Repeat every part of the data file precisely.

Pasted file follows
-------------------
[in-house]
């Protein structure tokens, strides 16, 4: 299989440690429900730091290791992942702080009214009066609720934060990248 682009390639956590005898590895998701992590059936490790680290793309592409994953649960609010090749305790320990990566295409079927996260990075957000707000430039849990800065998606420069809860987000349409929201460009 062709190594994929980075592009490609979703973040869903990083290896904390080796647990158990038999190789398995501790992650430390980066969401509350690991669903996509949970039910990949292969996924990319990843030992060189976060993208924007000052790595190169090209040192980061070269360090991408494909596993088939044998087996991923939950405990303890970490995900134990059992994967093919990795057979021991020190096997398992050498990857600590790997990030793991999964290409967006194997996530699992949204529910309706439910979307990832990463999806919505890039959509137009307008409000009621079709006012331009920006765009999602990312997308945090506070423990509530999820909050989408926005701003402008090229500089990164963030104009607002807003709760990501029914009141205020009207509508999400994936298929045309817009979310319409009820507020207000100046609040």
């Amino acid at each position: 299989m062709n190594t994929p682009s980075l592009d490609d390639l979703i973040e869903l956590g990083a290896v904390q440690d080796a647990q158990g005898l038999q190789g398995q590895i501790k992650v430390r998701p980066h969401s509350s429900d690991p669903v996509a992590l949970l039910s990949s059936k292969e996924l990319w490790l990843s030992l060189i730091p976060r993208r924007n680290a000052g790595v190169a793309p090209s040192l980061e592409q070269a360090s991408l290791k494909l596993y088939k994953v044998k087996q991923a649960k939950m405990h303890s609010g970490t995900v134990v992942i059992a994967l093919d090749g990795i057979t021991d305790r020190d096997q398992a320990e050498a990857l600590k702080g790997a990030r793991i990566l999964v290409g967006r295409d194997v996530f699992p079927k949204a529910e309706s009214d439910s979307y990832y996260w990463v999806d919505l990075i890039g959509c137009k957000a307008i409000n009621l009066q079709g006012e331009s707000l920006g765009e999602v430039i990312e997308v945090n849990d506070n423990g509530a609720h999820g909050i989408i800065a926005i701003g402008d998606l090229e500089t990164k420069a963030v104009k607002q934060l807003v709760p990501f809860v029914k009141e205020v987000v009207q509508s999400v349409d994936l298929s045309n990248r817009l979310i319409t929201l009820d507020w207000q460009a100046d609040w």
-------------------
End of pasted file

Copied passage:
[in-house]
């Protein structure tokens, strides 16, 4: 299989440690429900730091290791992942702080009214009066609720934060990248 682009390639956590005898590895998701992590059936490790680290793309592409994953649960609010090749305790320990990566295409079927996260990075957000707000430039849990800065998606420069809860987000349409929201460009 062709190594994929980075592009490609979703973040869903990083290896904390080796647990158990038999190789398995501790992650430390980066969401509350690991669903996509949970039910990949292969996924990319990843030992060189976060993208924007000052790595190169090209040192980061070269360090991408494909596993088939044998087996991923939950405990303890970490995900134990059992994967093919990795057979021991020190096997398992050498990857600590790997990030793991999964290409967006194997996530699992949204529910309706439910979307990832990463999806919505890039959509137009307008409000009621079709006012331009920006765009999602990312997308945090506070423990509530999820909050989408926005701003402008090229500089990164963030104009607002807003709760990501029914009141205020009207509508999400994936298929045309817009979310319409009820507020207000100046609040």
């Amino acid at each position: 299989m062709n190594t994929p682009s980075l592009d490609d390639l979703i973040e869903l956590g990083a290896v904390q440690d080796a647990q158990g005898l038999q190789g398995q590895i501790k992650v430390r998701p980066h969401s509350s429900d690991p669903v996509a992590l949970l039910s990949s059936k292969e996924l990319w490790l990843s030992l060189i730091p976060r993208r924007n680290a000052g790595v190169a793309p090209s040192l980061e592409q070269a360090s991408l290791k494909l596993y088939k994953v044998k087996q991923a649960k939950m405990h303890s609010g970490t995900v134990v992942i059992a994967l093919d090749g990795i057979t021991d305790r020190d096997q398992a320990e050498a990857l600590k702080g790997a990030r793991i990566l999964v290409g967006r295409d194997v996530f699992p079927k949204a529910e309706s009214d439910s979307y990832y996260w990463v999806d919505l990075i890039g959509c137009k957000a307008i409000n009621l009066q079709g006012e331009s707000l920006g765009e999602v430039i990312e997308v945090n849990d506070n423990g509530a609720h999820g909050i989408i800065a926005i701003g402008d998606l090229e500089t990164k420069a963030v104009k607002q934060l807003v709760p990501f809860v029914k009141e205020v987000v009207q509508s999400v349409d994936l298929s045309n990248r817009l979310i319409t929201l009820d507020w207000q460009a100046d609040w």